I once spent a year trying to cook only what was locally in season and wound up hooked on a lot of peculiar produce. Sometimes the relationship was like the Stockholm syndrome -- I had to appreciate Jerusalem artichokes in darkest winter -- but with celery root it was a clear case of vegetable attraction.
I already knew the knobby root from celeri remoulade, the quintessential first course in pate-prone French restaurants, which is one of the best destinations ever booked for it. But in the long months when it was about the only alternative to squash and potatoes in the farmers market, I cooked it over and over and learned you can do things with it that you would never try with real celery.
The root is formally known as celeriac and is, in the inimitable words of produce passionista Elizabeth Schneider, “a variety of branch celery cultivated for its lowers rather than its uppers.”
Waverley Root also weighed in wittily, saying the bulbous vegetable was developed in Renaissance times by gardeners “who persuaded celery to become a turnip.”
Neither description really conveys its appeal, though: The root, a cousin of carrots in the umbel family, has a unique taste, with hints of parsley and celery and something undefinable. Raw or cooked, it keeps that flavor -- a little bit sweet, a little bit nutty.
The root looks more like something left behind by aliens than a promising source of kitchen inspiration. Depending on how manicured the produce dealer presents it, it may have green stalks attached to the top or finger-like roots wisping off the bottom, or sometimes even hair-like tendrils covering it. It can be gnarly or smooth, soil-crusty or wiped clean.
But the creepiness is only skin-deep. Once you pare away the outside, you have a firm, fat, cream-colored vegetable ready to be julienned, simmered, braised or baked. The crunchy texture is half of its appeal in celeri remoulade, with the lemony, mustardy dressing acting as something of a tenderizer.
Cook the root soft enough, though, and you can just puree it with cream as a side dish, or you can blend it with broccoli, or mix it into regular mashed potatoes for a much more nuanced starch.
Chefs, even the most inspired, tend to see celery root as only a leading candidate for soup. Their concept is on menus everywhere, a basic puree made with stock and cream and maybe aromatics like leeks or a thickener like potato. But in the end, it’s just soup.
Far more interesting and much less ubiquitous are celeriac pancakes. I make them by grating the peeled root, mixing it with an equal amount of grated russet potatoes, then shaping it into patties to fry until they’re crisp outside, super-soft inside, about 15 to 20 minutes total. You don’t need egg for a binder or anything else beyond salt and pepper; a little walnut or hazelnut oil for frying adds all the complementary flavor you need. Like any fried food, though, celery root pancakes don’t object to a little creme fraiche or sour cream garnish.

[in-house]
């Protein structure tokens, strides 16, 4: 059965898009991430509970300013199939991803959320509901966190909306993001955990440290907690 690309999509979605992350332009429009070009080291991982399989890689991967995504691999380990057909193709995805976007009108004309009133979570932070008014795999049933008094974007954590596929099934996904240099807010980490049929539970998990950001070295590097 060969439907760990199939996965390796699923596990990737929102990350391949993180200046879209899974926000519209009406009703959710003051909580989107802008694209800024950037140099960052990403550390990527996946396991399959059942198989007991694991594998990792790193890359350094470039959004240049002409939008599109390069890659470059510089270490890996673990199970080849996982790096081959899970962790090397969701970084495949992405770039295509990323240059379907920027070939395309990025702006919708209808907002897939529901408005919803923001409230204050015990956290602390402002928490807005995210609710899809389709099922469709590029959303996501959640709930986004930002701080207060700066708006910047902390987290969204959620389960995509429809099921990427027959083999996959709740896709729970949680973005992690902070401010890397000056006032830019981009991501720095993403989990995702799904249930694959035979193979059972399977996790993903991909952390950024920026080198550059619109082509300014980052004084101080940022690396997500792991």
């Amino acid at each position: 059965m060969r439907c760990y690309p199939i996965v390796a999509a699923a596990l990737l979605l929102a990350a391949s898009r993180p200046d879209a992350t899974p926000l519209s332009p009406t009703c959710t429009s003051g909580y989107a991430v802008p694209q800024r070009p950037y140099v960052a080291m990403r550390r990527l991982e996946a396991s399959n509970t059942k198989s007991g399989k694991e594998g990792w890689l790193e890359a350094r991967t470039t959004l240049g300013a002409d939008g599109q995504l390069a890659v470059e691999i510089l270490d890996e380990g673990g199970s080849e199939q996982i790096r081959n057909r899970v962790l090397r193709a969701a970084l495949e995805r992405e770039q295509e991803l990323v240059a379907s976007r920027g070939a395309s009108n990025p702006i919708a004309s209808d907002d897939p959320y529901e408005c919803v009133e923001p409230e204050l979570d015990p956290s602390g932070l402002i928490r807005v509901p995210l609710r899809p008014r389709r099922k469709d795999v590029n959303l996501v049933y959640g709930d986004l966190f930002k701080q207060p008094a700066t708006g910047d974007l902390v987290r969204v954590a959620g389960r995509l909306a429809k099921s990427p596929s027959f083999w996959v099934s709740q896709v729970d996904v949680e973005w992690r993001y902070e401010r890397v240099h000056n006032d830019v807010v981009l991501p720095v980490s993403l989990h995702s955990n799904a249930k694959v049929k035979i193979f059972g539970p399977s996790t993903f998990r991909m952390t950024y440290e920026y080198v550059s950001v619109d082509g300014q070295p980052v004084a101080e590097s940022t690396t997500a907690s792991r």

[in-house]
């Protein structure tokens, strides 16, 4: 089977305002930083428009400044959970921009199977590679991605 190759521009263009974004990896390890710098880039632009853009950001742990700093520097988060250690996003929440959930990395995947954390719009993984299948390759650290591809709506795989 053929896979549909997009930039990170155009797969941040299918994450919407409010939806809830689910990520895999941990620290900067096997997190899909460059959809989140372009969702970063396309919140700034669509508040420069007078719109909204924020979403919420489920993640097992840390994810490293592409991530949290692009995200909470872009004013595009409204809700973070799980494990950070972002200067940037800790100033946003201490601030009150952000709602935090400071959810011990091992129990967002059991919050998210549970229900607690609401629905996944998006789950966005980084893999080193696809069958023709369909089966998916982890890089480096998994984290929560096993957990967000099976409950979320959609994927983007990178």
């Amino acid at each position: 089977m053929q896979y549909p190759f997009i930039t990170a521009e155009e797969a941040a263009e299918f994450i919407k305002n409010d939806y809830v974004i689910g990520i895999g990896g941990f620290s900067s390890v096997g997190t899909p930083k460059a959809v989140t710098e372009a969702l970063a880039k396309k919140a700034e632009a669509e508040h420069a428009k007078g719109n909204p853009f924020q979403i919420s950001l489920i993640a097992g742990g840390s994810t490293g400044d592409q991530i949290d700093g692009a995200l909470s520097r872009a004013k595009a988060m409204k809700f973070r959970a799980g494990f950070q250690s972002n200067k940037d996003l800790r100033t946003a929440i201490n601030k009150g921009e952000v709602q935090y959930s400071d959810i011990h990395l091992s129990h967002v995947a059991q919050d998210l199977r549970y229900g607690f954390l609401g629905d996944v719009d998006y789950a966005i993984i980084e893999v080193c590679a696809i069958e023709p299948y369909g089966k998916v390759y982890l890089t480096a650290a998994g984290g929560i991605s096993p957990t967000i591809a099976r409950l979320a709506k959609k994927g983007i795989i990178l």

Because celery root goes so well with rich partners, baking it in a creamy gratin with sliced potatoes is the easiest way to bring out its best. There are dozens of ways to do that, but I’ve found it’s most foolproof if the two vegetables are cooked separately first, then combined in a baking dish with the cream, stock and cheese.
Traditionally, the cheese is Gruyere, which echoes the nuttiness of the vegetable. But you get more depth from stronger, muskier goat cheeses, like Dutch Arina, a type of Gouda, or mellow blue cheeses, like Maytag or Gorgonzola.
There are only a couple of tricks for cooking with celery root. Buy the firmest specimen you can find -- once the roots go soft, they turn woody inside. And the flesh will turn a nasty brown once it’s cut, so you have to either toss it with something acidic (usually lemon) or cook it in a blanc, a mixture of flour and water.
The root should also be scrubbed before cutting. Roger Verge, in his singular “Vegetables in the French Style,” inspired me to recycle the trimmings, which have tons of taste, by either adding them to stock or soup or by hanging them to dry and grinding them to make celery salt. (It works.)
As with any great ingredient, celery root always encourages you to experience it in new ways. I was chopping one up recently while a wedge of the new Midnight Moon cheese from Humboldt Fog was in the vicinity and decided to use a slice of celery root as a “cracker.” The combination was stunning, and for once I could see what regular celery is reaching for when it lies down with Cheez Whiz.